Managing research ethics? The role of international donor and networks
(Global Development Network)
Paper short abstract:
If much research funding flows trans-nationally, the institutions that handle it can play a significant role in ensuring ethics is part of the game. The paper discusses three models to leverage international donor and networks practices to strengthen global debate on research ethics.
Paper long abstract:
Institutions that fund development research at the international level occupy a privileged position with reference to the practice of research ethics: not only these actors are in a position to impose procedural requirements on researchers, but they also influence substantially research agendas through their funding priorities, and - ultimately - they have a unique vantage point on different ways of doing research. Rarely these three dimensions of influence (administrative, substantial and meta-analytical) are leveraged to advance the theory and practice of research ethics. This paper explores three potential models actors active in international research funding (donors and networks) can use to leverage their position on question of research ethics and the transformative politics in development research, and discusses their implications (for both researchers and donors). The first model is one where a funding actor adopts a procedural approach, adopting a research ethics policy or checklist (ex ante approach). A second model is one where it integrates ethics in its definition of research quality and its mechanisms for quality control (ex post or iterative approach). A third model implies a broader effort to engage with (and navigate) researchers' own reference practices in the institutions and countries where they belong. After presenting these three models and exploring their boundaries and overlaps, the paper discusses the different potential they have to support an institution's own reflection on questions of long-term impact and transformative politics inherent in development research.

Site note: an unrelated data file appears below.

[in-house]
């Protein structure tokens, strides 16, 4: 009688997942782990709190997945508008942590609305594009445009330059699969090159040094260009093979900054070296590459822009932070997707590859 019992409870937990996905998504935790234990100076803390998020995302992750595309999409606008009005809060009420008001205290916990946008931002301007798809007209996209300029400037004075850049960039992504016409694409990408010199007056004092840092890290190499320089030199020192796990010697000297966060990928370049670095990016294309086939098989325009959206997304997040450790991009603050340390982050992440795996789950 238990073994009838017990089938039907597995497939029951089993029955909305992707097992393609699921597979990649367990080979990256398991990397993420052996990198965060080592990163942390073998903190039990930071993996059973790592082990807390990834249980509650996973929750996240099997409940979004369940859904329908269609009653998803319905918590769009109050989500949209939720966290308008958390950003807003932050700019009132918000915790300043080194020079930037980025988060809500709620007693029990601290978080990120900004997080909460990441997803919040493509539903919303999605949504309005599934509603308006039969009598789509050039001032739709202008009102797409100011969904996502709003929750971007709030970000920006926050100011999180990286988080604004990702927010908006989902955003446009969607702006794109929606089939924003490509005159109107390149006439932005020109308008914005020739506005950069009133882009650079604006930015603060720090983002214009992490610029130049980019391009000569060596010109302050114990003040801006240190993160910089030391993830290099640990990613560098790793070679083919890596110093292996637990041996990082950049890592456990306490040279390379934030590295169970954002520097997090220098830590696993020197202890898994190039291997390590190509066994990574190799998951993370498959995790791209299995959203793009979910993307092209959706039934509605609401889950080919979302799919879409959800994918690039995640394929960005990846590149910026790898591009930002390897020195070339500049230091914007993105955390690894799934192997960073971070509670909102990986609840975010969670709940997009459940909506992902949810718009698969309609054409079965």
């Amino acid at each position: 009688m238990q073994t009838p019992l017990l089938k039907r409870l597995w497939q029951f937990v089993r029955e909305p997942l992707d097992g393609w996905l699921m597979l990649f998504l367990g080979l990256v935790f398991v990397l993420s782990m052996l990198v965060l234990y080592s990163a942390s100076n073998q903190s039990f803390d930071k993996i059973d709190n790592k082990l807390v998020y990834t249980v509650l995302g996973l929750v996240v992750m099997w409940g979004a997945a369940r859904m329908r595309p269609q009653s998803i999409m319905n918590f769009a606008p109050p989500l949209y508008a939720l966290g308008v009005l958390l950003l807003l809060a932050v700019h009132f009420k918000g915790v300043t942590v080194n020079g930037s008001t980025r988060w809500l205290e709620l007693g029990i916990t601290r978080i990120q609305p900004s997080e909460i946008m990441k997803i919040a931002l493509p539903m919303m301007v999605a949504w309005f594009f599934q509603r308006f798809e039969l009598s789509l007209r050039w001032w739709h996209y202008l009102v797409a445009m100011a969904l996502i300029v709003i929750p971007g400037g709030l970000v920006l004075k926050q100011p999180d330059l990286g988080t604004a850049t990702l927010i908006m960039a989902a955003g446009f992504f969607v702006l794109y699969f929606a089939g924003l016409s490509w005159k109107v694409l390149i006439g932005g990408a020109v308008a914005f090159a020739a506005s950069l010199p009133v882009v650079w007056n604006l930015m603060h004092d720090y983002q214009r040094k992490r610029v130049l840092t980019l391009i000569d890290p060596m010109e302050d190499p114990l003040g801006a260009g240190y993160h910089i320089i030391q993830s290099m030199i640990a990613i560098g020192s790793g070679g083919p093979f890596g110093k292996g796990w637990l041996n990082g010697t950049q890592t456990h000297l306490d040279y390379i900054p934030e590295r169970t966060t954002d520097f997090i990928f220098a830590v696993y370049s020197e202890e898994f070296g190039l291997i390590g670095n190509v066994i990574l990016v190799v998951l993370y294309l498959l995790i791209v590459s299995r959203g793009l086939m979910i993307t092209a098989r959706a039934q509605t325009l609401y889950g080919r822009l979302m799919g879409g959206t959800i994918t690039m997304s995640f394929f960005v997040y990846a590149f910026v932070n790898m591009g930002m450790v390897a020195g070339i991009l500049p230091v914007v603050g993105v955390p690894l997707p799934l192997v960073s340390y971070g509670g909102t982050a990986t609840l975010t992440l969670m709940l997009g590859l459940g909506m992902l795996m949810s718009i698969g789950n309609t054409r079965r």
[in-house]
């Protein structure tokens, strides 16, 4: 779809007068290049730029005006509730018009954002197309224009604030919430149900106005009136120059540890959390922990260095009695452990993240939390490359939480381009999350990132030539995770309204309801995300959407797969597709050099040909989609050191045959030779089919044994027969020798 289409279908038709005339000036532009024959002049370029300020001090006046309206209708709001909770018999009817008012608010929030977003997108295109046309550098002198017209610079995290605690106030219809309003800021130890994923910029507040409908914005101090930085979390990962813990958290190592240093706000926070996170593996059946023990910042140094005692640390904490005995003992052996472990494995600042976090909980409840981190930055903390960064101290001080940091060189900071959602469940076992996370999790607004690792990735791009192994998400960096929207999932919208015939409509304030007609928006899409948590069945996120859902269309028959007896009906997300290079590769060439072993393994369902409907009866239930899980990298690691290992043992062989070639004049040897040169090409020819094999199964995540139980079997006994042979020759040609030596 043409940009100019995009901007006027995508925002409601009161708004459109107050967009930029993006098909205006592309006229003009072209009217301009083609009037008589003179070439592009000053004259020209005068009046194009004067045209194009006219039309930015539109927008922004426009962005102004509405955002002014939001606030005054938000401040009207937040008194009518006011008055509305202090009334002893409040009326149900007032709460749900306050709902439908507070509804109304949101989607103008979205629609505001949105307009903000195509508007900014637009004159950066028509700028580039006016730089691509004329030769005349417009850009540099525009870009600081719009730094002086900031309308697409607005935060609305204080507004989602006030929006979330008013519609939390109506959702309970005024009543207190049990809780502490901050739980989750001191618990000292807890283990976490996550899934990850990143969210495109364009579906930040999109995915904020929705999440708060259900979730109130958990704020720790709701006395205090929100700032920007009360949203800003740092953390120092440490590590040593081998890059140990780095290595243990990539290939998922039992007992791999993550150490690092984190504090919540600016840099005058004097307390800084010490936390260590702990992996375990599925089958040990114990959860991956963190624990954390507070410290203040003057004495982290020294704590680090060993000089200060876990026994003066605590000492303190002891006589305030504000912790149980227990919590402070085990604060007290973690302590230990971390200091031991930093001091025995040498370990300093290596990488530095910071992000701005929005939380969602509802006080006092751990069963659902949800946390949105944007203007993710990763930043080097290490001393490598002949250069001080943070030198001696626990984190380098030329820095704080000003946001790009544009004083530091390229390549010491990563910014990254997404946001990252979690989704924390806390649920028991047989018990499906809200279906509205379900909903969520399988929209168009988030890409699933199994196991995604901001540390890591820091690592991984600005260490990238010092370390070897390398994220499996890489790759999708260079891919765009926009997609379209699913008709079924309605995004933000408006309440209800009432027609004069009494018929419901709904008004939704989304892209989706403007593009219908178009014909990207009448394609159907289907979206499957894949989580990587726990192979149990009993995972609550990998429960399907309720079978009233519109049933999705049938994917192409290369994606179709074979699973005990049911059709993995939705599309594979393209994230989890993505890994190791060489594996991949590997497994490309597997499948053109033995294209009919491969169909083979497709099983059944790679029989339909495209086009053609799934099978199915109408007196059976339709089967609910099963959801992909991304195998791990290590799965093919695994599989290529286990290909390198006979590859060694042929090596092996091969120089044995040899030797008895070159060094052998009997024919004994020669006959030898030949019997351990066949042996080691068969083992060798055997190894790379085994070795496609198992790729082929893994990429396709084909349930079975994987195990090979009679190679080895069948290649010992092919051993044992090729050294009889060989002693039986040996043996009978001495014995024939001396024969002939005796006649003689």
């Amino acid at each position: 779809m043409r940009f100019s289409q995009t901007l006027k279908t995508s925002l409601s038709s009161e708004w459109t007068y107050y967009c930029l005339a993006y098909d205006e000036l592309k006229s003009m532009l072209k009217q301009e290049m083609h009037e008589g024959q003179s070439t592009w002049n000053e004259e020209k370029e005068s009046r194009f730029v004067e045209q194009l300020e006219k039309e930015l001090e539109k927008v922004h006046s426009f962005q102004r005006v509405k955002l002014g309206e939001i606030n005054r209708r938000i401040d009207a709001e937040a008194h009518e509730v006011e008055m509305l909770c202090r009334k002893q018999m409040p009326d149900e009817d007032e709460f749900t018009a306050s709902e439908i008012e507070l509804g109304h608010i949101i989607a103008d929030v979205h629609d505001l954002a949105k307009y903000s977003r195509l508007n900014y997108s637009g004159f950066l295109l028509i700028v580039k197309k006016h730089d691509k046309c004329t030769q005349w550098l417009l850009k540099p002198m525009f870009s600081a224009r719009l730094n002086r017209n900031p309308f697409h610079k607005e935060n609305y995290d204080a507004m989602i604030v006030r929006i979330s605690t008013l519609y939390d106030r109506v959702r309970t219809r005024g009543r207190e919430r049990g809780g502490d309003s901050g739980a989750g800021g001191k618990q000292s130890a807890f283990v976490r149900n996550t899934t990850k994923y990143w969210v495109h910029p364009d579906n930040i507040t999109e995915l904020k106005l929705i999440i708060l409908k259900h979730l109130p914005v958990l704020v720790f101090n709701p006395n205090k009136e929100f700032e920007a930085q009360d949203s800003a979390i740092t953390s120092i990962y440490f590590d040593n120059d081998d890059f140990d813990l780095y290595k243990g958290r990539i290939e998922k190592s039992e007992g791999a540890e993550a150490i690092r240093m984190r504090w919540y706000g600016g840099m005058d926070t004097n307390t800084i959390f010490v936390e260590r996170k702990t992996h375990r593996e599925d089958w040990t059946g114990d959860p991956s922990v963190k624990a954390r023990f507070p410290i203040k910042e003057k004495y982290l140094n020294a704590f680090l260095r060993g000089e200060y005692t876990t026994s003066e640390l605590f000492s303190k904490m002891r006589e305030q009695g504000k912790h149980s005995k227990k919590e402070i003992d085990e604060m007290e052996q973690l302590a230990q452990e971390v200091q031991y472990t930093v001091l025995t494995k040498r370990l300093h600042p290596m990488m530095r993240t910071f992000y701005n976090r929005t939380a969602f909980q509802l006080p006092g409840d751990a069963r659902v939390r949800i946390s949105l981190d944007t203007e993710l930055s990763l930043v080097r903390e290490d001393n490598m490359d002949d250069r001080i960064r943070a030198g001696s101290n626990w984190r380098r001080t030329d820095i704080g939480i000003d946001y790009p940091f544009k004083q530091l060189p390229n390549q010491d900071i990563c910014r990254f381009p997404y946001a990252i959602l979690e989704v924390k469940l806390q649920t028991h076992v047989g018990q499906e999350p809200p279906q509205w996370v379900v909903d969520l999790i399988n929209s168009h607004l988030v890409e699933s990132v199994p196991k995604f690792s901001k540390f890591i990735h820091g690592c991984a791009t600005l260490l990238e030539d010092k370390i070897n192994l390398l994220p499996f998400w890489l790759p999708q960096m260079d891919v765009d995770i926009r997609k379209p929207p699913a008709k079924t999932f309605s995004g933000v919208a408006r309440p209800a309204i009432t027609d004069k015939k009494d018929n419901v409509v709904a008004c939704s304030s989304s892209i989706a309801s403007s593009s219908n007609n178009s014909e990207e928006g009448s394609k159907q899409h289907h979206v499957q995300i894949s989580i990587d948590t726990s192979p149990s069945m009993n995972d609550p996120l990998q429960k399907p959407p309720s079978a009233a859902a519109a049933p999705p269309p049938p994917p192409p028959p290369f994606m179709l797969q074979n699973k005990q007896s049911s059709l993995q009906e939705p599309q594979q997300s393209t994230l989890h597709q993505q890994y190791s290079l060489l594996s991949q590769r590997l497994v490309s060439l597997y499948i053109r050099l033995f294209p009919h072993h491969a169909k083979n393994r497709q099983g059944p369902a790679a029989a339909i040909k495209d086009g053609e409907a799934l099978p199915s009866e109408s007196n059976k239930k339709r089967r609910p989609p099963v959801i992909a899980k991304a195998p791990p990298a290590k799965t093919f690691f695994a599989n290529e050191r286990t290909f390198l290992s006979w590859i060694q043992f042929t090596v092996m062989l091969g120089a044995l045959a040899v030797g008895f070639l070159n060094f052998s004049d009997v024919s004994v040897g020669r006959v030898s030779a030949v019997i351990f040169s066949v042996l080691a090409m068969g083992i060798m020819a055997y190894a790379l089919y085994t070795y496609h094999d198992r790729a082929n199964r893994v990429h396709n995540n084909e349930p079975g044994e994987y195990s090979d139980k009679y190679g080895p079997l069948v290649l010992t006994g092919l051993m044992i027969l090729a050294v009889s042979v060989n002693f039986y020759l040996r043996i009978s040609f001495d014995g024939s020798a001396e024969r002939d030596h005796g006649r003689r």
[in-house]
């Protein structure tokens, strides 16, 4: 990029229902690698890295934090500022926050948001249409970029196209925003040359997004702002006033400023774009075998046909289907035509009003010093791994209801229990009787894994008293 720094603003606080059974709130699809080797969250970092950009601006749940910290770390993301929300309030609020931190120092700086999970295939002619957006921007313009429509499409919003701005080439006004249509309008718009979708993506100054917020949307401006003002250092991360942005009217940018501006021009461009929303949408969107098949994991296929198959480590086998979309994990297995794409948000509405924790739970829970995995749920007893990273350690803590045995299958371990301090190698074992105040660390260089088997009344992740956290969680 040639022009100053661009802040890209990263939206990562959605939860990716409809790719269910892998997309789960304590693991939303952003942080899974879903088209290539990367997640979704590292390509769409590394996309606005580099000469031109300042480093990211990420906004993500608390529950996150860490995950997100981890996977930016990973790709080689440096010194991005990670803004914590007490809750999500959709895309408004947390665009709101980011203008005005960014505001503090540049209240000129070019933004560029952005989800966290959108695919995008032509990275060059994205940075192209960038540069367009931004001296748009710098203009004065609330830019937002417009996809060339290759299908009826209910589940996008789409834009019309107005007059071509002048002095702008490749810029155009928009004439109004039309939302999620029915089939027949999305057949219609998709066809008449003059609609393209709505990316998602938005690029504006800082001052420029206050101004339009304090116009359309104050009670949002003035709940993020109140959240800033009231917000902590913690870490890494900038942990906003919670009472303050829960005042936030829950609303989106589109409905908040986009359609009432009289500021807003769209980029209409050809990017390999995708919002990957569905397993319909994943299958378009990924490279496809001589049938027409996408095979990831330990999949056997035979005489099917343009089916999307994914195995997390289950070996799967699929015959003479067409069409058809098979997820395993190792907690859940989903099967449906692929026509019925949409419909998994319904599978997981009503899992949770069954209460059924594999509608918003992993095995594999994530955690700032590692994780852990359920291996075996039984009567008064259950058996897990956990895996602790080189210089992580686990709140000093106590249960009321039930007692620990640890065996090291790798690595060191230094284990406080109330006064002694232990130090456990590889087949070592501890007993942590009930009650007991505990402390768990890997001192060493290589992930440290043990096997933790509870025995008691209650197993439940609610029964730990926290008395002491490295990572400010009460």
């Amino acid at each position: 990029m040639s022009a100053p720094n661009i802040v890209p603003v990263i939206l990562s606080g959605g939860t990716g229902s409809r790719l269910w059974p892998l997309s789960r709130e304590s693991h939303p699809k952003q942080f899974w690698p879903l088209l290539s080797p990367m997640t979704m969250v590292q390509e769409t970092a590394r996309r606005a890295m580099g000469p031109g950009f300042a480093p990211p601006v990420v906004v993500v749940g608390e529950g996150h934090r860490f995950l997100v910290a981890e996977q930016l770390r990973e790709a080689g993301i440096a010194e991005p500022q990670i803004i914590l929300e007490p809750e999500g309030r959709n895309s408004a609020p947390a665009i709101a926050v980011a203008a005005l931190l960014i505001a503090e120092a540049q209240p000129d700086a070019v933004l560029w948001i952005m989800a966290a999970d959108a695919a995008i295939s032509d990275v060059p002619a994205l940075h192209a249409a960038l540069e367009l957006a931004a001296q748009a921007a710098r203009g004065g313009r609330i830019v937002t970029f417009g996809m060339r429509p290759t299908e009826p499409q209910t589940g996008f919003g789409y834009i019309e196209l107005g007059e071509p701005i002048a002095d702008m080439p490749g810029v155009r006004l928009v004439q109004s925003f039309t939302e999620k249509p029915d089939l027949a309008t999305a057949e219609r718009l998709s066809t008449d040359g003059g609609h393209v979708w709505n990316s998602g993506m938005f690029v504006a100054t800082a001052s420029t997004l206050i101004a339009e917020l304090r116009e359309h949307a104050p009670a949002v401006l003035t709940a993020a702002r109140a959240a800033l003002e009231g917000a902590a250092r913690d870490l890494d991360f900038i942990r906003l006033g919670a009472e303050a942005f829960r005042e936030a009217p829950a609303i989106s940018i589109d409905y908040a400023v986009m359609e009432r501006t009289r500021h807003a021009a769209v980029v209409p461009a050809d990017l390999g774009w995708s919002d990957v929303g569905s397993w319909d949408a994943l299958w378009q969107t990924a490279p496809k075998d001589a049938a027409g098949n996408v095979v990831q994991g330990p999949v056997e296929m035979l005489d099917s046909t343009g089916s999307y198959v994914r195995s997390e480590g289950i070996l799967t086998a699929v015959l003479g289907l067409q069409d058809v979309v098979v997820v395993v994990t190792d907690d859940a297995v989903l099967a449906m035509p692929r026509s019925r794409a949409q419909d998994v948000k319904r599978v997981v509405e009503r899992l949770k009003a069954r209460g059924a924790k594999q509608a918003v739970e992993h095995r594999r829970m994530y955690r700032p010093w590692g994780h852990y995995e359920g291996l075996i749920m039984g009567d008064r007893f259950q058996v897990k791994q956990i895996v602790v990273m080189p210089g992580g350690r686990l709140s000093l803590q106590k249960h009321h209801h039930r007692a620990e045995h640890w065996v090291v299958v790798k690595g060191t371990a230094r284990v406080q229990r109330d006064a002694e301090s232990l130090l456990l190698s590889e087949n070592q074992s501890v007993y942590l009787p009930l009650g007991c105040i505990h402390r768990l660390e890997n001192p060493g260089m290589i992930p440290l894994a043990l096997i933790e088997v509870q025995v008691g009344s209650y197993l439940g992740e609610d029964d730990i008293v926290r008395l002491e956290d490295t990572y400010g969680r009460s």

Ethics, justice, and the practice of development research